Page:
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The Stock Market, and the make or buy question?

It's a fairly well known fact that stocks are the foundation of cooking. Like anything, if you start with quality, your final result will be quality. Add to this of course, a sound knowledge of the preparation of stocks ans sauces. I'll provide a couple of basic stocks that every kitchen should be using at the end. Let's begin with a look at the process of making your own, and then investigate some of the options for premade products. We will use the make or buy analysis to assist in our final decision. To be clear on my position, I rarely use bases or premade sauces...only in a pinch. My clients have an expectation, and I have high standards about my own food.


Stock Recipes

Stocks are flavorful liquids used in the preparation of soups, sauces, and stews, derived by gently simmering various ingredients in water. They are based on meat, poultry, fish, game, or seafood, and flavored with mirepoix, herbs, and spices. Vegetable stocks are prepared with an assortment of produce, or intensely flavored with a single ingredient, such as mushrooms, tomatoes, or leeks.

Stocks are divided into white and brown categories. White stock is uncolored and subtle flavored, while a brown stock uses roasted components to create a rich color and robust flavor. Depending on the desired outcome, any stock can be white or brown. A stock can also be as simple as the Japanese preparation of Dashi, a light stock made with dried seaweed (Kombu), dried bonito fish flakes (Katsuobushi), and mushrooms (shiitakes).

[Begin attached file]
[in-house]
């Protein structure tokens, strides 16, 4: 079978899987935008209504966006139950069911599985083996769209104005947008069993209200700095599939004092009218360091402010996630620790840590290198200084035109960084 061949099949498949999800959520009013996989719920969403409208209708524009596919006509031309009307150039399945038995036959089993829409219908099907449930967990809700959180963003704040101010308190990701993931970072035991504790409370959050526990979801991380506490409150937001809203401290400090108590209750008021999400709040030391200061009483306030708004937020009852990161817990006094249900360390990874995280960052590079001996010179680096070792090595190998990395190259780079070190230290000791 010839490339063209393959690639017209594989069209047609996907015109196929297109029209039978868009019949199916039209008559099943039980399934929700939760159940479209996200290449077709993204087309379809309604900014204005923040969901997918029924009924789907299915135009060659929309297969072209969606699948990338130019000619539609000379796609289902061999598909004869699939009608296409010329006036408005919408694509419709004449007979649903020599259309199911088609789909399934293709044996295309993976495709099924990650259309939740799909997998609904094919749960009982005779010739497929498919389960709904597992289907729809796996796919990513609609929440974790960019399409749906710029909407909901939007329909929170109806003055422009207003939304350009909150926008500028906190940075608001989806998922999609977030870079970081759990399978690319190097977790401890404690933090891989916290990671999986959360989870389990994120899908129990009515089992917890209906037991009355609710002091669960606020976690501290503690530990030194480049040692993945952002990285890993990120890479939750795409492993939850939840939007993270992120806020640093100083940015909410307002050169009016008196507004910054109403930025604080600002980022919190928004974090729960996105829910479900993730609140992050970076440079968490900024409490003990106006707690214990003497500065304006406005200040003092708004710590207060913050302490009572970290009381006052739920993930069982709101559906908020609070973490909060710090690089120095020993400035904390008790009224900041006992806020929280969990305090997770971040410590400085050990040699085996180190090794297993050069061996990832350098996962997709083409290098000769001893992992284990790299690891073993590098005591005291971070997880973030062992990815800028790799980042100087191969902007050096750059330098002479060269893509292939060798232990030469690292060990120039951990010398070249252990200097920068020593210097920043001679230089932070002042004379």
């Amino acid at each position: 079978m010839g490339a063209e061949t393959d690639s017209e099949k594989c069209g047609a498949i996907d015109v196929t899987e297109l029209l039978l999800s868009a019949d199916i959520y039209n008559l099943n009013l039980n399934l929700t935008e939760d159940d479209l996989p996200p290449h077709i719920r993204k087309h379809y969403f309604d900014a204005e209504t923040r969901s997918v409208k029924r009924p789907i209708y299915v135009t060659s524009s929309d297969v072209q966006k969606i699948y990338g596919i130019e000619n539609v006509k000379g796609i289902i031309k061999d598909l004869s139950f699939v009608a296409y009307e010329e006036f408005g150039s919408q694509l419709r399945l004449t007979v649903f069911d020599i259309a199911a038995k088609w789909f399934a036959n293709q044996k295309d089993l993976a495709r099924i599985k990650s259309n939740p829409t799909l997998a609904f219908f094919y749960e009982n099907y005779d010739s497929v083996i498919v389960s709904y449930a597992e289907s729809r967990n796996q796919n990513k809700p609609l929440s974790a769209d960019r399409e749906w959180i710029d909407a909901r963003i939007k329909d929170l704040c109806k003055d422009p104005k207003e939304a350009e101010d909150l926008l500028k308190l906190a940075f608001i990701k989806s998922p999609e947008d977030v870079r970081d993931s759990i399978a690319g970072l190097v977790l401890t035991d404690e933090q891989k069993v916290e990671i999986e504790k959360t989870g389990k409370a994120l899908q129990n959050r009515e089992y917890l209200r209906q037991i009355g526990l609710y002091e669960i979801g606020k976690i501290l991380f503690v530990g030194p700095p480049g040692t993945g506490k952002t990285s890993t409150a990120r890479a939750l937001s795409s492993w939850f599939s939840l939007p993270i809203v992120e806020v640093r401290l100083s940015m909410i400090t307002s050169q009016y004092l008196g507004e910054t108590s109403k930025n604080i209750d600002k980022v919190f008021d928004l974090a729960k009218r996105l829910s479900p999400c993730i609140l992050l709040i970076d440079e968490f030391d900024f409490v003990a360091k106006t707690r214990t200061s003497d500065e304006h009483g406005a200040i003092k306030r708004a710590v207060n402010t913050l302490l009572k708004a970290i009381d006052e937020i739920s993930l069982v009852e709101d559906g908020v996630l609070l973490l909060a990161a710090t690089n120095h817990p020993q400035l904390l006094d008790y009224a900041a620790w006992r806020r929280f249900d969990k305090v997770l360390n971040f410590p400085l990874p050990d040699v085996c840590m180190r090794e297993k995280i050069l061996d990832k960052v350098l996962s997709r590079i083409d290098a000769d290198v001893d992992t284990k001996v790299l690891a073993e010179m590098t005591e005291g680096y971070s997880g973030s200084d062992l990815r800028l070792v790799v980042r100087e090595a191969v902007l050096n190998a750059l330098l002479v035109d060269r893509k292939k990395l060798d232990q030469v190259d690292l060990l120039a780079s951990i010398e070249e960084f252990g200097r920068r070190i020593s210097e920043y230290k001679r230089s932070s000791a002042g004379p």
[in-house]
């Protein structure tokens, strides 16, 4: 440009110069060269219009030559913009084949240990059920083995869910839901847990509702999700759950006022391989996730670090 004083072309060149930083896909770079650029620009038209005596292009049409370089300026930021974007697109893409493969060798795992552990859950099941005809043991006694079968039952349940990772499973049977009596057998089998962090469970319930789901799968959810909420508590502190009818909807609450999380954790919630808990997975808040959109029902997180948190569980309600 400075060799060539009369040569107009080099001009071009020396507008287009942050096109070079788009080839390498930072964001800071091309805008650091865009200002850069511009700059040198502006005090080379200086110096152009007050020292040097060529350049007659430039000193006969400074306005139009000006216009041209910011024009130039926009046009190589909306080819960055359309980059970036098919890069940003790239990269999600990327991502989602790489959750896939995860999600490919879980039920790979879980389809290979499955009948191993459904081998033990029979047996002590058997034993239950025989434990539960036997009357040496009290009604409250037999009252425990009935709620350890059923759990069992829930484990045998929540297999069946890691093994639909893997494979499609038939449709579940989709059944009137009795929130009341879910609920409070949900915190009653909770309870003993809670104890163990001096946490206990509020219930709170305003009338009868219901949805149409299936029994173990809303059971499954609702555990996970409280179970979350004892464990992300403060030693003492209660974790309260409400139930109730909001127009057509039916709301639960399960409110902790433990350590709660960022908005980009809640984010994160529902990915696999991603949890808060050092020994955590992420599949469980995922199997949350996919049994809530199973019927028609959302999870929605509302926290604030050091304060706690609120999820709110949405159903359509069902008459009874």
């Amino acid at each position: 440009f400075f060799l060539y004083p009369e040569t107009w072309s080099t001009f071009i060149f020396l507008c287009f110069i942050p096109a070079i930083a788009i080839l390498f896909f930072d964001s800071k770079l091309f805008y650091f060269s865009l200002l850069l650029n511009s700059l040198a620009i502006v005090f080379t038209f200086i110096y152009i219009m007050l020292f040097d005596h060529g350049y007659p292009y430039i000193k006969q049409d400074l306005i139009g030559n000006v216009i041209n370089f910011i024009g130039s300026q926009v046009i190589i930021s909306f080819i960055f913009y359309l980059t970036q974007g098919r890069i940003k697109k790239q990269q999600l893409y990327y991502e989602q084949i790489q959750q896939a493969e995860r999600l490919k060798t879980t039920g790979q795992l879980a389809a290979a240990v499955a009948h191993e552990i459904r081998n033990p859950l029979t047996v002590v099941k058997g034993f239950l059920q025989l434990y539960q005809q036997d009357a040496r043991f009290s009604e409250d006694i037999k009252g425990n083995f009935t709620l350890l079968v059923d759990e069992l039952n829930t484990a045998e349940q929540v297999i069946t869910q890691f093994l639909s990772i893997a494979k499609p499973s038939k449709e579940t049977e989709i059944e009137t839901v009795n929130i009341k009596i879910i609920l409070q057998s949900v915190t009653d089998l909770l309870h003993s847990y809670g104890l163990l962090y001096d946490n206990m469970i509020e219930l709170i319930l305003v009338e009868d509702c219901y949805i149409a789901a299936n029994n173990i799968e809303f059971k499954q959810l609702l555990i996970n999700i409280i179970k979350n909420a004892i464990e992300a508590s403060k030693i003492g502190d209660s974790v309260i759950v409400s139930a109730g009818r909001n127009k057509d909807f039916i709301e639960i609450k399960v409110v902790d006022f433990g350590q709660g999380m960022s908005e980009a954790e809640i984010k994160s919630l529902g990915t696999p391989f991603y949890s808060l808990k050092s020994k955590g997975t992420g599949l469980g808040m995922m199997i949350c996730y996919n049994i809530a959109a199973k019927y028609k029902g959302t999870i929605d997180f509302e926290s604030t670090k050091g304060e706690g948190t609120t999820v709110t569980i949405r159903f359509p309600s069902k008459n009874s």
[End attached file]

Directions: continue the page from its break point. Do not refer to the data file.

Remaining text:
Basically stocks are composed of a few simple ingredients; bones, mirepoix(carrots, onions, leeks, *tomato, celery & onions), herbs and spices and liquids(water, wine, citrus).

Cooking times and ingredients used vary somewhat depending on the type of stock you are making. You can find a lot more information on the preparation methods on my prochef site here. I also manage an online culinary school, feel free to email if you would like to participate,


Sauces are the pinnacle of a chef’s achievement requiring study and practice to master. A great saucier must have a discriminating palate and the ability to understand how to build depth and harmony into a sauce.

Sauce preparation used to involve a laborious and time consuming commitment, and while this is still the case for preparation of classic French sauces, the reality is that in today’s kitchen very few operations prepare and use them as originally intended. The reasons these sauces have grown out of favor include the changing preferences of chefs and the clientele they serve, the time factor involved in their preparation, and the cost of producing the sauces. In today’s world, food cost economics, the desire for workplace efficiency, and lack of skill have created convenience sauces, and shortcuts that produce adequate results to time-tested methods that have evolved over centuries of practice.

While most of the sauces listed to the left are French Classical preparations, we have to keep in mind that we live in a global culture that includes many sauces not included in this list. Examples are Latin American salsas, Italian pasta sauces, East indian curries and so on...

As I mentioned earlier many of these also can be purchased as convenience products, again raising the question of "Make or Buy".

You can find a good, detailed explanation below this paragraph. Basically the analysis goes as such. Cost of ingredients plus labour vs cost of buying the finished product. Of course there are many variables such as quality, labour cost and consistancy.

Download PDF • 57KB

As for my recommendations for commercially available stocks and sauces, here are a few suggestions.

  • Better than bouillon

  • My butcher broths

  • Knorr Swiss

Finally as my parting gesture, a recipe for a classic Espagnole. I included this one as it is one of the most prized base sauces in the professional kitchen, add an equavalent amount of beef stock to the finished Espagnole and reduce to the King of sauces; Demi Glace.

Download PDF • 109KB

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